(NEW ORLEANS) — Kevin Costner, the Academy Award winner who starred in Dances With Wolves and Hatfields & McCoys, may testify as early as Thursday in a Louisiana court in response to a suit filed by fellow-actor Stephen Baldwin.
Baldwin, the youngest of the four acting Baldwin brothers, filed a suit in December 2010 against Costner and his business partner, Patrick Smith, over profits from a technology that BP leased for the Deepwater Horizon spill.
The actors’ trial proceedings take place daily this week and are expected to last two weeks. Smith, the trial’s first witness, testified for two hours on Monday and eight hours on Tuesday.
Costner’s device is a five-ton centrifuge designed to separate water from oil, spit out clean water and save the oil, Smith said in his testimony this week. The two seeked to place the centrifuges on ships.
The timeline of the case goes as far back as the production for Costner’s film, Waterworld. Costner starred and co-directed the science-fiction film, which tanked at the box office when it was released in 1995.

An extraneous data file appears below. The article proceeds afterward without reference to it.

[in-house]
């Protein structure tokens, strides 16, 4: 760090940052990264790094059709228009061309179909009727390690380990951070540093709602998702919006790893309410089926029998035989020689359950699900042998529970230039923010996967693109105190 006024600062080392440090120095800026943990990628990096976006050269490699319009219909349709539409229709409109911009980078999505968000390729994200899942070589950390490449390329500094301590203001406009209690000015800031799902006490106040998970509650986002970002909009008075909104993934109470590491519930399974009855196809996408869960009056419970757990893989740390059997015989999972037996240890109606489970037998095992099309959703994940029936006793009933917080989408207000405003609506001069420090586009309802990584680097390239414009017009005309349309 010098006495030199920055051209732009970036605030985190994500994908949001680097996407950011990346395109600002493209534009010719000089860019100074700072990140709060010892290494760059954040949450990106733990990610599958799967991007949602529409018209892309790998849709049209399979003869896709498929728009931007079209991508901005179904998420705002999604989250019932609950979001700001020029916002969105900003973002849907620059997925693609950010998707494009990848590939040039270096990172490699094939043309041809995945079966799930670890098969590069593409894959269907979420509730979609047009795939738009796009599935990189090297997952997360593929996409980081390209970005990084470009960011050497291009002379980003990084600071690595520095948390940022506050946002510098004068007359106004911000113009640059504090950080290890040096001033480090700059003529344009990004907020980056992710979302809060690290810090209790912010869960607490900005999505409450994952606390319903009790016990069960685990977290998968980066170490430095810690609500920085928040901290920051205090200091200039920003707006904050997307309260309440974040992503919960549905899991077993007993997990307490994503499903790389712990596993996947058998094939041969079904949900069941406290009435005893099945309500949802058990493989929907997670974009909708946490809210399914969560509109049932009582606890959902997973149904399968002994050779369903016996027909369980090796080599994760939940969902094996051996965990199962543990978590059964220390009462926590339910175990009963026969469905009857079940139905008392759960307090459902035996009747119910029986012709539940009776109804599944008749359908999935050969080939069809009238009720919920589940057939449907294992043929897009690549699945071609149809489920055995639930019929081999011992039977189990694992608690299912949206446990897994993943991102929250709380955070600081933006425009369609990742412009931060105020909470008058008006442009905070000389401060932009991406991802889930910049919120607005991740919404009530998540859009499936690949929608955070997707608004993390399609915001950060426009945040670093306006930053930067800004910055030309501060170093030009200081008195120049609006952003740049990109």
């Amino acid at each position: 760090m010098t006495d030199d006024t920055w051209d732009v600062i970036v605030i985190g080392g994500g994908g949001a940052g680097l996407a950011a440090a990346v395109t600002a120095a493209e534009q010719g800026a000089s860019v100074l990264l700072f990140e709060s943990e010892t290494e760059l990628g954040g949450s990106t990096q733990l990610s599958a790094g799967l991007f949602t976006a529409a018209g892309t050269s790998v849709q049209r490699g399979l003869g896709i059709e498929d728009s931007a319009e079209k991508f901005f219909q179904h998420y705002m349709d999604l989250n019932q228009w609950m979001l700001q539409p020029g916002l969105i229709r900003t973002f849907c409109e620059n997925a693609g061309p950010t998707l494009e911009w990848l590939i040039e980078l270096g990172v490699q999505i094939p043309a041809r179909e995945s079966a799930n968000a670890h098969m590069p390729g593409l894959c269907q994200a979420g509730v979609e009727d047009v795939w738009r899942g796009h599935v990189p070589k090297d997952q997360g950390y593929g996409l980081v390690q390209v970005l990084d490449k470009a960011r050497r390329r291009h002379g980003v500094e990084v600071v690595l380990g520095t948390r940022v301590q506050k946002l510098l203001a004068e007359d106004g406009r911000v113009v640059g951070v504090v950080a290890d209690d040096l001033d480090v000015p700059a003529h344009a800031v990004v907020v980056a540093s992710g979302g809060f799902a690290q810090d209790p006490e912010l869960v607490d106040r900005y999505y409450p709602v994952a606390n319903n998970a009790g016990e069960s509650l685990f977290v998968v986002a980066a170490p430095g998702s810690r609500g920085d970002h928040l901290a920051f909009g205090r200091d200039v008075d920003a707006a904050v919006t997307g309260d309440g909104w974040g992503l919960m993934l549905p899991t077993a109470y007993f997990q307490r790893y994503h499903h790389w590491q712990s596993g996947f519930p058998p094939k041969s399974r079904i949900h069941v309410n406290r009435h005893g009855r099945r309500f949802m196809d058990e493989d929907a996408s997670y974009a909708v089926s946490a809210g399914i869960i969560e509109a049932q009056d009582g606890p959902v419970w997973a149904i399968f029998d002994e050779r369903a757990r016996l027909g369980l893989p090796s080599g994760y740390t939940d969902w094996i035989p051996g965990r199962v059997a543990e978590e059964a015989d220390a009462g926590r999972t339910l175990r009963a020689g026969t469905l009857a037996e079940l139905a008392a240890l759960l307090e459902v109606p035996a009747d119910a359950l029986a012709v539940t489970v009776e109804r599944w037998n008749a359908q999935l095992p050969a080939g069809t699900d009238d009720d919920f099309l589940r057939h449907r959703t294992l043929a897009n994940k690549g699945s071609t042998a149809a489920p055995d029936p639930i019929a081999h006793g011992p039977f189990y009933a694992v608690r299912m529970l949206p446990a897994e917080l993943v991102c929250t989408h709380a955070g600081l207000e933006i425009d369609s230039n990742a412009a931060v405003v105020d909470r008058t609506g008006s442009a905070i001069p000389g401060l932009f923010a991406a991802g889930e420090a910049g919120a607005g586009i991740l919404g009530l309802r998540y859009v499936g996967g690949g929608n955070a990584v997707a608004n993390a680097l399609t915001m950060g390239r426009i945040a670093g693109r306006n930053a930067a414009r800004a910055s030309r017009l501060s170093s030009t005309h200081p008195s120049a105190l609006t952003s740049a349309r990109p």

In the early 1990s, Costner financed and oversaw the development of an oil and water separation technology under the auspices of a corporation owned and managed by him called CINC Inc., which stands for “Costner in Nevada Corporation.”
After the oil spill in the Gulf of Mexico in April 2010, Costner made headlines again marketing his device and snagging a $52 million deal with BP for 32 of his centrifuges.
“It separates oil and water at incredibly high speeds under very difficult conditions,” Costner told ABC’s Good Morning America’s Sam Champion in 2010.
The devices weren’t used to cap the well but were designed to collect oil on the water’s surface.
Joining Baldwin in the lawsuit is Spyridon Contogouris, described as a hedge fund consultant and having “been friends for many years” in a court filing. The two seek more than $21 million in damages against Costner, Smith and their company, WestPac, for duping them into selling their shares in the company, Ocean Therapy Solutions, before making the $52 million deal with BP.
Baldwin says he was bought out of Costner’s company for $500,000 while Contogouris was bought out for $1.4 million.
BP reportedly never used the 32 devices it ordered from Costner’s company, according to the U.S. Coast Guard. By September 2010, the well was eventually sealed with cement and a relief well.
Copyright 2012 ABC News Radio
Brett Crandall, BYU-Idaho Communications
Brandon Griggs, CNN
Nate Eaton, EastIdahoNews.com